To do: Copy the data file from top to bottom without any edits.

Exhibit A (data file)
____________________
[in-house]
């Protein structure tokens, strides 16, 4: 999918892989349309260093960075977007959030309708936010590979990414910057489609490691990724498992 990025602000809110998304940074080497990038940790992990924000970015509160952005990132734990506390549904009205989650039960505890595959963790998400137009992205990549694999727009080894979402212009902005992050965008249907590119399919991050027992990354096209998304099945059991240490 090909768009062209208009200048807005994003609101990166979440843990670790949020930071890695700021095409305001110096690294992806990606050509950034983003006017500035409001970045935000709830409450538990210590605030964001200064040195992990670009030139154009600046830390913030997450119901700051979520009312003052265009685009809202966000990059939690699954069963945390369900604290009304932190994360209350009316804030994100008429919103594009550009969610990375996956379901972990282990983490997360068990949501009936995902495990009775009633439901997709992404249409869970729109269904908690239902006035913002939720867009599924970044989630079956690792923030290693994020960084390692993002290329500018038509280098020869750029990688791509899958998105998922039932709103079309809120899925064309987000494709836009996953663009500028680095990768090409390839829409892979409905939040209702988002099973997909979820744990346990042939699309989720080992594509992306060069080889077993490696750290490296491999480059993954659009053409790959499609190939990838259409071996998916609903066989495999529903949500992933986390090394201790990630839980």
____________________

[in-house]
């Protein structure tokens, strides 16, 4: 999918892989349309260093960075977007959030309708936010590979990414910057489609490691990724498992 990025602000809110998304940074080497990038940790992990924000970015509160952005990132734990506390549904009205989650039960505890595959963790998400137009992205990549694999727009080894979402212009902005992050965008249907590119399919991050027992990354096209998304099945059991240490 090909768009062209208009200048807005994003609101990166979440843990670790949020930071890695700021095409305001110096690294992806990606050509950034983003006017500035409001970045935000709830409450538990210590605030964001200064040195992990670009030139154009600046830390913030997450119901700051979520009312003052265009685009809202966000990059939690699954069963945390369900604290009304932190994360209350009316804030994100008429919103594009550009969610990375996956379901972990282990983490997360068990949501009936995902495990009775009633439901997709992404249409869970729109269904908690239902006035913002939720867009599924970044989630079956690792923030290693994020960084390692993002290329500018038509280098020869750029990688791509899958998105998922039932709103079309809120899925064309987000494709836009996953663009500028680095990768090409390839829409892979409905939040209702988002099973997909979820744990346990042939699309989720080992594509992306060069080889077993490696750290490296491999480059993954659009053409790959499609190939990838259409071996998916609903066989495999529903949500992933986390090394201790990630839980």